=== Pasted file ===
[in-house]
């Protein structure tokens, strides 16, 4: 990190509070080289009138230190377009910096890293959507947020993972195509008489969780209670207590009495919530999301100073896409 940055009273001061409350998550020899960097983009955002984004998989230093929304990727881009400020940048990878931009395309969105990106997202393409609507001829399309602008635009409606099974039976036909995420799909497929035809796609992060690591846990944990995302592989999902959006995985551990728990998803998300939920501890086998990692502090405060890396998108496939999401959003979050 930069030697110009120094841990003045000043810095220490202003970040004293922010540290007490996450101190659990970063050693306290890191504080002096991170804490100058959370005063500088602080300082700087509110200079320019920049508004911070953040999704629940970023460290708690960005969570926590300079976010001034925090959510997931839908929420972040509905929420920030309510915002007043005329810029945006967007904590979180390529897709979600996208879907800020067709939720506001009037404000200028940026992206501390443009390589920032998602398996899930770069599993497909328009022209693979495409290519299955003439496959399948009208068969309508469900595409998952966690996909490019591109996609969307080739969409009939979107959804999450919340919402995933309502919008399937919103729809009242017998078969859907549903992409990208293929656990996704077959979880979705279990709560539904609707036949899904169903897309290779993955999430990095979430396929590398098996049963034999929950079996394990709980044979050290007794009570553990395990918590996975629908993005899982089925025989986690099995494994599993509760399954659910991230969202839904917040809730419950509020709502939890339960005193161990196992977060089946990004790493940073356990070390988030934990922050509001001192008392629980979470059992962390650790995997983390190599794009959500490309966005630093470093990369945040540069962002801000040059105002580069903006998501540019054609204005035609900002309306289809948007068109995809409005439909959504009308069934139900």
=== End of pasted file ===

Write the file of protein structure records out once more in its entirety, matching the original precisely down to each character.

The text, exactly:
[in-house]
């Protein structure tokens, strides 16, 4: 990190509070080289009138230190377009910096890293959507947020993972195509008489969780209670207590009495919530999301100073896409 940055009273001061409350998550020899960097983009955002984004998989230093929304990727881009400020940048990878931009395309969105990106997202393409609507001829399309602008635009409606099974039976036909995420799909497929035809796609992060690591846990944990995302592989999902959006995985551990728990998803998300939920501890086998990692502090405060890396998108496939999401959003979050 930069030697110009120094841990003045000043810095220490202003970040004293922010540290007490996450101190659990970063050693306290890191504080002096991170804490100058959370005063500088602080300082700087509110200079320019920049508004911070953040999704629940970023460290708690960005969570926590300079976010001034925090959510997931839908929420972040509905929420920030309510915002007043005329810029945006967007904590979180390529897709979600996208879907800020067709939720506001009037404000200028940026992206501390443009390589920032998602398996899930770069599993497909328009022209693979495409290519299955003439496959399948009208068969309508469900595409998952966690996909490019591109996609969307080739969409009939979107959804999450919340919402995933309502919008399937919103729809009242017998078969859907549903992409990208293929656990996704077959979880979705279990709560539904609707036949899904169903897309290779993955999430990095979430396929590398098996049963034999929950079996394990709980044979050290007794009570553990395990918590996975629908993005899982089925025989986690099995494994599993509760399954659910991230969202839904917040809730419950509020709502939890339960005193161990196992977060089946990004790493940073356990070390988030934990922050509001001192008392629980979470059992962390650790995997983390190599794009959500490309966005630093470093990369945040540069962002801000040059105002580069903006998501540019054609204005035609900002309306289809948007068109995809409005439909959504009308069934139900």